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This week in game news

"Halo 2" proves heaven-sent as Microsoft racks up big-time sales and game fans burn the midnight oil.

They risked hypothermia and fought off the effects of sleep deprivation to be the first to achieve their quest in the wee hours of the morning. Was it worth it? Computer game enthusiasts will tell you it was.

Nearly six hours before the release of "Halo 2"--the follow-up to the most successful title ever released for Microsoft's Xbox--more than 200 hard-core gamers stood in line in San Francisco to buy a copy of the $49.99 game. The long lines were duplicated in major cities across the United States.


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Many in the crowd said they simply didn't want to wait any longer than they had to to hear the gunshots in this first-person shooter game. That's likely music to the ears of console makers and game publishers, who this holiday season will be looking to capitalize on the rapidly growing game industry, which is challenging the popularity of the movie industry.

Microsoft was the clear early winner, beating even its own heady expectations on the way to selling more than $125 million of the product on its first day in stores. The software giant reported sales of 2.38 million units for the game in the first 24 hours.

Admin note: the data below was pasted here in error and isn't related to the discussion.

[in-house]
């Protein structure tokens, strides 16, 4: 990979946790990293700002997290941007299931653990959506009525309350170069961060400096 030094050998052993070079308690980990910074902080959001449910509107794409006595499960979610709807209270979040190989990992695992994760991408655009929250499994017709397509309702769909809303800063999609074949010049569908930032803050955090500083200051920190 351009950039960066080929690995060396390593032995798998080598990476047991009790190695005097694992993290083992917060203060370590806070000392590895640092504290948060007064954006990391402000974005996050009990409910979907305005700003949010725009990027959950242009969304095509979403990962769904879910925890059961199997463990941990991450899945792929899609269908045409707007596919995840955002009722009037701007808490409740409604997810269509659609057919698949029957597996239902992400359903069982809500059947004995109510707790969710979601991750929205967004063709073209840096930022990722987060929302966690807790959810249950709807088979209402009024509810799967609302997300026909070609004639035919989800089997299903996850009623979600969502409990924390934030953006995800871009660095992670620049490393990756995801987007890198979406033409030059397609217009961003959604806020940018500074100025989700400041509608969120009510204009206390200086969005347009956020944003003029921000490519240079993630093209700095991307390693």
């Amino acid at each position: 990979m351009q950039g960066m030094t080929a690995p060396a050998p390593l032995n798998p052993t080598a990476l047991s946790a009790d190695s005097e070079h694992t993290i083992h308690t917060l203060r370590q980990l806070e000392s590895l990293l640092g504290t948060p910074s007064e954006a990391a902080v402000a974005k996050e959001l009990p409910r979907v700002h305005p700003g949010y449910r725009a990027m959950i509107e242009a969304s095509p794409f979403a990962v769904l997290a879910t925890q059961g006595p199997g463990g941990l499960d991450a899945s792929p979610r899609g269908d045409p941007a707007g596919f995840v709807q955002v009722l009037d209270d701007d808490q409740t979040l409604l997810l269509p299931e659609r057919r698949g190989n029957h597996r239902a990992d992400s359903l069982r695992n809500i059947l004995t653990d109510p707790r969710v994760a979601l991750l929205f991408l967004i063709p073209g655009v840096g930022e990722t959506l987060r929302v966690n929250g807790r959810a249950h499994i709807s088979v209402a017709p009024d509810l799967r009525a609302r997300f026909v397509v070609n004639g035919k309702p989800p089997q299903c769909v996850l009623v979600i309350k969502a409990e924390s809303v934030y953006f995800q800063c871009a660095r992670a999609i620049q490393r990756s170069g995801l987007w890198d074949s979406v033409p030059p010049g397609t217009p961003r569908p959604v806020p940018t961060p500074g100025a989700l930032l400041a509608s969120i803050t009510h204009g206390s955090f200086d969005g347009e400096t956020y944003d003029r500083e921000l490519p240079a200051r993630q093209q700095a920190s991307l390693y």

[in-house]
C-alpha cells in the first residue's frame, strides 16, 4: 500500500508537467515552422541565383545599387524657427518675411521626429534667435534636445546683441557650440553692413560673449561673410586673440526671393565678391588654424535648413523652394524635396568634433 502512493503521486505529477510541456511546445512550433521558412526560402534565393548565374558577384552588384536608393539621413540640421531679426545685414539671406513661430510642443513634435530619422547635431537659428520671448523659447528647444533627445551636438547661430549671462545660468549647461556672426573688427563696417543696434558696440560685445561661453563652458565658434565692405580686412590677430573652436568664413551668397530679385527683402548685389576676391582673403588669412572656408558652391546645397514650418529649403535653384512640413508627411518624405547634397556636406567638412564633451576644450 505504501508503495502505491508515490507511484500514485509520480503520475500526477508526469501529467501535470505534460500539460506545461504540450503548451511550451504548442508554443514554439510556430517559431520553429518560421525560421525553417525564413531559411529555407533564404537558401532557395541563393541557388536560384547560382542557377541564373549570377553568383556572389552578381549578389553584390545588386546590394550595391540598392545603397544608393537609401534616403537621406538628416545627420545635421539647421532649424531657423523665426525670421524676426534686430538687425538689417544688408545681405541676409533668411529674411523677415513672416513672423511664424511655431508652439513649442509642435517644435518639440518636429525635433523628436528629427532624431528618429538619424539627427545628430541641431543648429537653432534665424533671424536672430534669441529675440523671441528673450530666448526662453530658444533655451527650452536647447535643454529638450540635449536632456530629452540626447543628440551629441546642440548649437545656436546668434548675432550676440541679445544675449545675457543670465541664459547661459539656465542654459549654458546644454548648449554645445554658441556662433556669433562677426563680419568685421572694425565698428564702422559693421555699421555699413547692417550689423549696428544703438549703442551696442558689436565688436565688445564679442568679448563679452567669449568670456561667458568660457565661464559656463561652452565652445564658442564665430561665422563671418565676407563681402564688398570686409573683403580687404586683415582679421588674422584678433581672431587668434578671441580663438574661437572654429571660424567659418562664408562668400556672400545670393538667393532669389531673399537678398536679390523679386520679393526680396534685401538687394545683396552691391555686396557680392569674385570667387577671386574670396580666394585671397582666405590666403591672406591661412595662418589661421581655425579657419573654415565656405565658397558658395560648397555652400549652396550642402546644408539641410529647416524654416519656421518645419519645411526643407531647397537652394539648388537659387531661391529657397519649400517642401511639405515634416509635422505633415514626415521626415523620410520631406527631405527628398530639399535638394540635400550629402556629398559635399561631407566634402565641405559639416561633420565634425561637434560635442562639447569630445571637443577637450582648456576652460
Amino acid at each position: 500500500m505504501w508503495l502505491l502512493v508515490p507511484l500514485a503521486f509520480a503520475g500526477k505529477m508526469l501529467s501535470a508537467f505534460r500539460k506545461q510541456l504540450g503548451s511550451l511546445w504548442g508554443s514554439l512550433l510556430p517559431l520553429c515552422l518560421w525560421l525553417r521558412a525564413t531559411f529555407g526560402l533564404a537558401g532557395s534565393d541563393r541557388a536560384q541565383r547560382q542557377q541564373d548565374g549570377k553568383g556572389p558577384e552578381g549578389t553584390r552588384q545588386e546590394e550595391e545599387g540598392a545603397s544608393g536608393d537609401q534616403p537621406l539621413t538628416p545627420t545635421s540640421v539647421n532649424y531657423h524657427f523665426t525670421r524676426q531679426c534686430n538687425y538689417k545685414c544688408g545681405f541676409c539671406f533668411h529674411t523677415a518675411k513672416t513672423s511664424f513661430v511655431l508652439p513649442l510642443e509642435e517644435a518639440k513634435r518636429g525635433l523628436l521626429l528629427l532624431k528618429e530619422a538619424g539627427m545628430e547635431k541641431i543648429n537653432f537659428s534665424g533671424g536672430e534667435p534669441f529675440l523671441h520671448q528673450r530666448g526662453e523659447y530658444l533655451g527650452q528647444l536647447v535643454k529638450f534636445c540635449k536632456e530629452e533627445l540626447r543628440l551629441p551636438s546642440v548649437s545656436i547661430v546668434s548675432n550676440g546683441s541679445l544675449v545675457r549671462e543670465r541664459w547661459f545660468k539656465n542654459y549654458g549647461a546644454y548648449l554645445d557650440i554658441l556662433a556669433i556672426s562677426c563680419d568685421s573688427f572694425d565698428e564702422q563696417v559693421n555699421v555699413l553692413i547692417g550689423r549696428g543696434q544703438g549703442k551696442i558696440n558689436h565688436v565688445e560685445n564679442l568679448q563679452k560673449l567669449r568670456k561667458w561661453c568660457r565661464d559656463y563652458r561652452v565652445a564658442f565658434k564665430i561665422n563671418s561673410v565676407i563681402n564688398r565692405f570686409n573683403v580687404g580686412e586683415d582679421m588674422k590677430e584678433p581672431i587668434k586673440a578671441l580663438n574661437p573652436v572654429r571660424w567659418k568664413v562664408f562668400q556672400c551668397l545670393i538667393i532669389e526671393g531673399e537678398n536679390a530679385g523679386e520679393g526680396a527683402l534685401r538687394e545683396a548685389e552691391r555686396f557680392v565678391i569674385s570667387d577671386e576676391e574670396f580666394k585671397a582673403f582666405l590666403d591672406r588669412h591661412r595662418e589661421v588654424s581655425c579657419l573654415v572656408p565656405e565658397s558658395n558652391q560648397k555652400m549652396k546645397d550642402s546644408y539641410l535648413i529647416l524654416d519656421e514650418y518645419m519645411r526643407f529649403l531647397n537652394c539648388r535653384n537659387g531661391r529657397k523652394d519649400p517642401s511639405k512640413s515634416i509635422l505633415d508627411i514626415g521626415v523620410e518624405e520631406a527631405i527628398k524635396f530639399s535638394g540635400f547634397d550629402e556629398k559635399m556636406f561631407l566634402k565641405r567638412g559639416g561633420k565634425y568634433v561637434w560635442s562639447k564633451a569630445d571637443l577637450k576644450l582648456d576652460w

Microsoft is deriving another benefit from "Halo 2." The software giant is apparently using the game to help crack down on the use of modified Xbox consoles. Hundreds of Xbox owners have reported in online forums in recent days that they were banned from Xbox Live, Microsoft's online gaming service, after trying to play "Halo 2" online with a modified console.

A Microsoft representative would not specify which additional security measures, if any, have been added to Xbox Live around the "Halo 2" launch. "Microsoft listens carefully to the Xbox Live community and reserves the right to take steps necessary to preserve the integrity of the user experience," the representative said in a statement.

Meanwhile, bits and pieces of Valve Software's "Half-Life 2"--another of the year's most hotly anticipated computer games--have been trickling onto nearly 2 million computers around the world for weeks now. "Half-Life 2" won't be out until next week, but Valve's new broadband content distribution network, called Steam, has been slowly loading players' computers with the game so they'll have it at their fingertips the moment it's released.

The network, which has been used to a lesser extent during the past few years to distribute updates and less-anticipated games, is getting its toughest market test with "Half-Life 2." By selling the games directly over the Net, the company is experimenting with a model that could substantially transform the video game business, which now rivals Hollywood in annual revenue.

But the network has also gotten Valve into hot water with Sierra Entertainment. Sierra is the Vivendi Universal subsidiary that's publishing the "Half-Life 2" game, but Sierra doesn't get the same cut of copies that are distributed online. Even as they jointly promote the new game, the companies are locked in a court battle over the broadband network that could help shape the increasingly profitable game world for years to come.